Secondly, I got a little lost half way through the article as we jumped into some scripts that increased the width of a column. I joined the dots back up further on. But I can't help feeling that this wasn't a great way to demonstrate the query optimizer evaluating IO costs when deciding to Scan or Seek. Increasing the number of rows is more closely aligned with real world production data growth, instead of increasing the width of columns over iterations.

    But let me applaud you for writing the article and sharing your work.

  • I guess I am a bit 'perplexed' by this article. It was good. It was well written, and it did provide some useful information, but in the end the conclusion said (in my mind) if you create an index on a FK column(s), it might be used and it might not. It might be beneficial (less reads) if it is used and it might not be (more reads). And if it is not beneficial, wait a couple of days until more data is added to the table and then it might be.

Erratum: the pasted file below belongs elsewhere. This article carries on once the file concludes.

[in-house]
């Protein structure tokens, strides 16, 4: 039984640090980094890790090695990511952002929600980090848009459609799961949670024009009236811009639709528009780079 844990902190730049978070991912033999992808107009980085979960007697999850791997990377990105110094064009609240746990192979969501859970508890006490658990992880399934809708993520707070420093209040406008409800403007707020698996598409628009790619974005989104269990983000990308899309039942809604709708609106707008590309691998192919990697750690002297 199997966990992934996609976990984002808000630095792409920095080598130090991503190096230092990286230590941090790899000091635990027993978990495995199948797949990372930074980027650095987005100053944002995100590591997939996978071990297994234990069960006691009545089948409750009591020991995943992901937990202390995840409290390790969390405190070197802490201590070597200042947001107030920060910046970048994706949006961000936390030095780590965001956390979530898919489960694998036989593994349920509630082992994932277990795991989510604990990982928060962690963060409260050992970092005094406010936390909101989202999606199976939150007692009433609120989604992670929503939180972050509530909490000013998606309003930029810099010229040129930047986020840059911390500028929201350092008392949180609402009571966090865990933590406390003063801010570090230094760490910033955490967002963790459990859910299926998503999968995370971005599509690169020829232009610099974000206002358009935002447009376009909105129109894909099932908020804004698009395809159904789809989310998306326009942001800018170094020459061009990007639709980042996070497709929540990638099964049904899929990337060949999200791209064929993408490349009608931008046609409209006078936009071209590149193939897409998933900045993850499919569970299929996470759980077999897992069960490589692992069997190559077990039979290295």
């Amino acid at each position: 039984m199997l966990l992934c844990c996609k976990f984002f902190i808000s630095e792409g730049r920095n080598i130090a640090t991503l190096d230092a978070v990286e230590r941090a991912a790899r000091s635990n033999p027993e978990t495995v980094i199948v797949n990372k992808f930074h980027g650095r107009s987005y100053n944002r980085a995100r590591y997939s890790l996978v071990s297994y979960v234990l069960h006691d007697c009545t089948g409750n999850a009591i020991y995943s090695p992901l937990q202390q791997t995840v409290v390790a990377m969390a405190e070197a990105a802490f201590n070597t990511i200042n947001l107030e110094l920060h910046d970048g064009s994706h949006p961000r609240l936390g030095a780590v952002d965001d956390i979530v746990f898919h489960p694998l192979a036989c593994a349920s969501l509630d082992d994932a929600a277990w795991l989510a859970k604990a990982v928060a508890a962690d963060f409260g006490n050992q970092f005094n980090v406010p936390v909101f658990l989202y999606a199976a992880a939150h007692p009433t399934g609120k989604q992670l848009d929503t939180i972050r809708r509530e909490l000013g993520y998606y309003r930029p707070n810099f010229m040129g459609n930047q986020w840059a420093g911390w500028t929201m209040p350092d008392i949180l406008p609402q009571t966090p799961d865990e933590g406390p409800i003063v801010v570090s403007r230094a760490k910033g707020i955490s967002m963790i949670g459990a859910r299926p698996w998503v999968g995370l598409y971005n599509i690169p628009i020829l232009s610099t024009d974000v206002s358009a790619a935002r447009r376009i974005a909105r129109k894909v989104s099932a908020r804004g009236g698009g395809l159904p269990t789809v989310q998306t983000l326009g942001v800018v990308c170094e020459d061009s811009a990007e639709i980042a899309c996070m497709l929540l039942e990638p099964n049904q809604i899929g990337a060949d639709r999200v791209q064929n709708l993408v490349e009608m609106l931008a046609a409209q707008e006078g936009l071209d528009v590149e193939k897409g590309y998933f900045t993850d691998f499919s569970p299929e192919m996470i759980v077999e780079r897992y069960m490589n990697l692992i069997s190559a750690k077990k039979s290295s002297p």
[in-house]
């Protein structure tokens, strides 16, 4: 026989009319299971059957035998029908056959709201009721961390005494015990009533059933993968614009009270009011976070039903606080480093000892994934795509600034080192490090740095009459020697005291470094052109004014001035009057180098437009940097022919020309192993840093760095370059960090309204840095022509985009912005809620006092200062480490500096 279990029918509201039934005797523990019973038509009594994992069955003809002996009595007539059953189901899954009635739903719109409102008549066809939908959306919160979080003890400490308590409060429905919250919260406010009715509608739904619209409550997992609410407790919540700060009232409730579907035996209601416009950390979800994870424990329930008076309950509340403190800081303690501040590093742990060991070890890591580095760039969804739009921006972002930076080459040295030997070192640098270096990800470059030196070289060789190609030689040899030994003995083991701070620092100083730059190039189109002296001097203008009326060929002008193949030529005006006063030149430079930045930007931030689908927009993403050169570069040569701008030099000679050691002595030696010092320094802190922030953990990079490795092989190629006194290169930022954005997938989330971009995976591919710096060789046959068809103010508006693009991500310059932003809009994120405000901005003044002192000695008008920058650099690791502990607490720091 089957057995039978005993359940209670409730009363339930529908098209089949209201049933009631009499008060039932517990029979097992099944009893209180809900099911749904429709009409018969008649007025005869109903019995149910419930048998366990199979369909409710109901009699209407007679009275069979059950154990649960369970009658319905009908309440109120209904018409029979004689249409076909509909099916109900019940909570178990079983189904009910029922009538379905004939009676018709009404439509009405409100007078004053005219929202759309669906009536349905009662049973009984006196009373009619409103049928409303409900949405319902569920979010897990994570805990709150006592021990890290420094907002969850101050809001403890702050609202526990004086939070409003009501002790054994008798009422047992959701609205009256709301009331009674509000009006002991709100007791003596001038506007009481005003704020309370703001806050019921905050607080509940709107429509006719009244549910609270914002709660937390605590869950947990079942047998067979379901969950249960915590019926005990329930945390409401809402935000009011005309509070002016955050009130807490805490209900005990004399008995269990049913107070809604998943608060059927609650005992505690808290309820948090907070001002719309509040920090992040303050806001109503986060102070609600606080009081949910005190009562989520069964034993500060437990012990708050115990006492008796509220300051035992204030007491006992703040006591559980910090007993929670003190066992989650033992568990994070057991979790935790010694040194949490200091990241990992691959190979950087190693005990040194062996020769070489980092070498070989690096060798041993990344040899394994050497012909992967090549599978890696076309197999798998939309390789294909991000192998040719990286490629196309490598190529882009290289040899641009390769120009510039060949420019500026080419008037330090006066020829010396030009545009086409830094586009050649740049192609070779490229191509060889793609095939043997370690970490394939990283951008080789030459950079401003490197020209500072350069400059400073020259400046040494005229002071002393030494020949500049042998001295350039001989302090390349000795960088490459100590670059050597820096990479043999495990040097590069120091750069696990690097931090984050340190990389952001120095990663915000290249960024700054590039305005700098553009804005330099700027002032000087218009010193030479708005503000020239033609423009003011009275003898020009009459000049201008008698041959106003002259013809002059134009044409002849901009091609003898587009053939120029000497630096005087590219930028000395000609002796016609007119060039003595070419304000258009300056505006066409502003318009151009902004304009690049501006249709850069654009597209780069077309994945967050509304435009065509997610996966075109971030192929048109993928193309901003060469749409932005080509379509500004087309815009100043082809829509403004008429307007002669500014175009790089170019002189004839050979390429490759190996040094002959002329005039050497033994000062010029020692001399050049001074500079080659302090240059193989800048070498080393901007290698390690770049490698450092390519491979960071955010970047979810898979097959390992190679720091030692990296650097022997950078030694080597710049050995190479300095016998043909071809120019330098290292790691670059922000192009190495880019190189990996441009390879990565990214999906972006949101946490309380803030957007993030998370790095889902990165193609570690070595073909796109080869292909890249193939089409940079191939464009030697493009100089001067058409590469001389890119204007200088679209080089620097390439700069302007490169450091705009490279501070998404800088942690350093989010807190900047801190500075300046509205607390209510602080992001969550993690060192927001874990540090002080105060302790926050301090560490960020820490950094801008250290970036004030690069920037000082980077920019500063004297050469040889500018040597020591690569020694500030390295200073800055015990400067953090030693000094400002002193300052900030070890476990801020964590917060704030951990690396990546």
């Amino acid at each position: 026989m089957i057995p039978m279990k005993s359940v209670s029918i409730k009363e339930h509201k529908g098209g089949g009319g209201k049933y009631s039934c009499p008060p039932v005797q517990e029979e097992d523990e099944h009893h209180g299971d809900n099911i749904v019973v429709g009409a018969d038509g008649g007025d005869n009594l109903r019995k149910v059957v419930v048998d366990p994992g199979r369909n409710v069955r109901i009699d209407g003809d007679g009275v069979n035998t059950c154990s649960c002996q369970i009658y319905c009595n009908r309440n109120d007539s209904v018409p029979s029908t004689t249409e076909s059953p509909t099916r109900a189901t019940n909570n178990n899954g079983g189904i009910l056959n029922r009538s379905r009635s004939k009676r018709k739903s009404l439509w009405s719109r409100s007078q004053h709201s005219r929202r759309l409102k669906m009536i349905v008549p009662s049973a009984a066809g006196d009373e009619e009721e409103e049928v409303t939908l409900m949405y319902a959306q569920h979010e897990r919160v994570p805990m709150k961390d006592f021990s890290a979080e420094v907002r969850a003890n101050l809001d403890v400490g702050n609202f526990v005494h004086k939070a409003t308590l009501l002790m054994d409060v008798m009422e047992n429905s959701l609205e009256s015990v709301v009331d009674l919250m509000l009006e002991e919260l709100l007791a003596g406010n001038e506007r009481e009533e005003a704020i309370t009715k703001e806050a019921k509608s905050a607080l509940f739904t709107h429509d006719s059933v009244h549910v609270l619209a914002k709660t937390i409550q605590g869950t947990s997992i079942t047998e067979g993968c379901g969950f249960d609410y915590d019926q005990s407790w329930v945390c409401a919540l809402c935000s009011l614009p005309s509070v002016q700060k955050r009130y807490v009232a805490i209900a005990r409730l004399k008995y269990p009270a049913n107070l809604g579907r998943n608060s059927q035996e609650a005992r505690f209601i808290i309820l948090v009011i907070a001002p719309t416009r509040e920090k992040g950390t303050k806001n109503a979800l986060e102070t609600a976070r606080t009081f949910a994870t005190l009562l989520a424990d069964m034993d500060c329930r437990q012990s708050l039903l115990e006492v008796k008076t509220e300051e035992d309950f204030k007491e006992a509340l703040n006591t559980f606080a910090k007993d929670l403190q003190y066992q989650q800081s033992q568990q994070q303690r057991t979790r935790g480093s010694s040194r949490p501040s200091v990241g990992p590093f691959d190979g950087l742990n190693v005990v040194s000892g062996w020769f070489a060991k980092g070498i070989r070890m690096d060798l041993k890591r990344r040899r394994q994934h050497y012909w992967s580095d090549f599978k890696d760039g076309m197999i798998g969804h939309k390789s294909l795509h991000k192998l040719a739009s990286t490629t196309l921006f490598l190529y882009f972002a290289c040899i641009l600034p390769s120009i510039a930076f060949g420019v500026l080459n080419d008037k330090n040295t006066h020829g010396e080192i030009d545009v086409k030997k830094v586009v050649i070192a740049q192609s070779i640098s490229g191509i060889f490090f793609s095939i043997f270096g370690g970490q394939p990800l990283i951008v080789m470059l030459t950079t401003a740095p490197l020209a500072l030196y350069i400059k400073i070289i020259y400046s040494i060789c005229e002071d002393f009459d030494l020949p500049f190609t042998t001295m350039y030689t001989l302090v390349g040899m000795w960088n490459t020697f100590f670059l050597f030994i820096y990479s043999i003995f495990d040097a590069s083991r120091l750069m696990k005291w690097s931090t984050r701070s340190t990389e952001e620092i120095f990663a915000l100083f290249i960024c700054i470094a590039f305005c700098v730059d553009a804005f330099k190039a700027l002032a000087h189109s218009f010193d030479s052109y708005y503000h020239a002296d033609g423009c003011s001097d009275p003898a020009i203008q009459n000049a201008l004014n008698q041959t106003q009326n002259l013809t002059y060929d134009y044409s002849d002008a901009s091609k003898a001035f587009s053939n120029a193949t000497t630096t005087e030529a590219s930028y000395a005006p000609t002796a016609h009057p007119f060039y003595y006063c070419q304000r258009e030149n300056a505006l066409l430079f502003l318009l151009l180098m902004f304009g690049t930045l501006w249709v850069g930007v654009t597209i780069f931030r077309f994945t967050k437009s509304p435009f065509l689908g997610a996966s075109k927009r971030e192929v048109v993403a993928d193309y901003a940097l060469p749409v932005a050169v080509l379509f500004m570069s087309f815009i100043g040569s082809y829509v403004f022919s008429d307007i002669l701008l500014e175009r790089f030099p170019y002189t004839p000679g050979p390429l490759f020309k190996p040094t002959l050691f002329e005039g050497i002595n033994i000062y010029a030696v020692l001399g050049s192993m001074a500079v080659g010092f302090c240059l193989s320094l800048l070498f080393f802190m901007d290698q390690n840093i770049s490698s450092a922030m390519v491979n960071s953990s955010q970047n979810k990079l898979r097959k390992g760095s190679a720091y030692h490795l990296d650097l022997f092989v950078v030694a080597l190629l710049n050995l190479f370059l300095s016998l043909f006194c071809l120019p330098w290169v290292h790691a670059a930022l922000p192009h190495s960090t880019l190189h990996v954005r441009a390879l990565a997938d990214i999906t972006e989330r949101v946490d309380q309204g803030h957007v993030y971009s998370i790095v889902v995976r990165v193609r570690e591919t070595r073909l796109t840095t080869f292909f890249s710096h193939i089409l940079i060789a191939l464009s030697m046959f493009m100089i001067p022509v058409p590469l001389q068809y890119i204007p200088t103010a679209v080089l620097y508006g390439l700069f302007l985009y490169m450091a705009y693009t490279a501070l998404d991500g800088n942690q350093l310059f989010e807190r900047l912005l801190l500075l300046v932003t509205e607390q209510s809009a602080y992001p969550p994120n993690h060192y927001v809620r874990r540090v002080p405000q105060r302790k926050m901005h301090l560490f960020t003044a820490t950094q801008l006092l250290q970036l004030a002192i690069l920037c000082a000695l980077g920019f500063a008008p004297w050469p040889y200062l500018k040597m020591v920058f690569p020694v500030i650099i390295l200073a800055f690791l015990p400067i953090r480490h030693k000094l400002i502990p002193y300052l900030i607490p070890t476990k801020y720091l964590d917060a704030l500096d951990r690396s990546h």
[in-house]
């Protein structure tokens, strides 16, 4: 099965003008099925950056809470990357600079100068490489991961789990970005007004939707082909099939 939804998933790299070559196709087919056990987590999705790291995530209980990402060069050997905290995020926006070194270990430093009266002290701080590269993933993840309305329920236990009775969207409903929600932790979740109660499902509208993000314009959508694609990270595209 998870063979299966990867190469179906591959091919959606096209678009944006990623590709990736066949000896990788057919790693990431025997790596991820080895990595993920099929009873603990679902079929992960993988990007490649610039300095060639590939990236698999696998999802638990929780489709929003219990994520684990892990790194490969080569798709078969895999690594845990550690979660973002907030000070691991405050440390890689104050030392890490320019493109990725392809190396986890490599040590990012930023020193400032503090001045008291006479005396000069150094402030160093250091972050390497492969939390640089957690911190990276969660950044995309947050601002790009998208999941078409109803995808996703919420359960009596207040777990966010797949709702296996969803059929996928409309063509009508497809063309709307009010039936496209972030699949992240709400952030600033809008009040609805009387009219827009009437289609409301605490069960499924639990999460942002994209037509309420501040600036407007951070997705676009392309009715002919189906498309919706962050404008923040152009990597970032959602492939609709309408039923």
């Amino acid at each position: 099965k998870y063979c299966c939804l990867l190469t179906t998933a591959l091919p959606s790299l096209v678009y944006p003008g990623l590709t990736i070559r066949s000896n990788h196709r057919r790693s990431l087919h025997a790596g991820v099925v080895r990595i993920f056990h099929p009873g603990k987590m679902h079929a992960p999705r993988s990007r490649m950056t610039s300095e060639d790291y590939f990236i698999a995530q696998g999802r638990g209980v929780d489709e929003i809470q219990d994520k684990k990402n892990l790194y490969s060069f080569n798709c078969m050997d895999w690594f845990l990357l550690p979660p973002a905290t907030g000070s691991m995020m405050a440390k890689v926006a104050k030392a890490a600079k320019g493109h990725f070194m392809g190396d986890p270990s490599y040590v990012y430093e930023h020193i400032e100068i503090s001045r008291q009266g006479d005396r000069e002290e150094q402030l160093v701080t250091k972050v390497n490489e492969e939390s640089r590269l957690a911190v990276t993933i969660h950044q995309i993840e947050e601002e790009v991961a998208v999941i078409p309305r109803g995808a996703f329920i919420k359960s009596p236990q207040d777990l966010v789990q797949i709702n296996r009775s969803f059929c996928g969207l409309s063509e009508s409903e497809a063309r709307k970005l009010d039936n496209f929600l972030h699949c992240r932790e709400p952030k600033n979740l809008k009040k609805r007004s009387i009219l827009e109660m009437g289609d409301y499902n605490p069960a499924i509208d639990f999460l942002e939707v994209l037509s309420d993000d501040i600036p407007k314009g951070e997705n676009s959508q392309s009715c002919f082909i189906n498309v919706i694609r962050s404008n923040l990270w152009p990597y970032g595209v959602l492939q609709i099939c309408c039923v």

peter-757102's comments were enligthening, and provided some insight that I am not sure the article did. If you use a warehouse code in your detail table (e.g. code 12 = Midwest) and you want to run a query on warehouse = 'Midwest' an index on the FK column warehouse_code is likely beneficial.

    Other than that I am having an issue with resolving the conclusion to a real world application of the article other than, in the end, the conclusion is "it depends" and even then it can change. An index that is beneficial today might not be tomorrow. Which basically is going to be job security for the DBA that is monitoring performance stats.

  • The terms "parent" and "child" belong to network databases and not to SQL. We have "referenced table" and "referencing table"; a reference can be a self reference to the table or to other tables in the schema. The old terms like "link", "parent", "child" refer to pointer chains. SQL does not specify how something is done only what the results are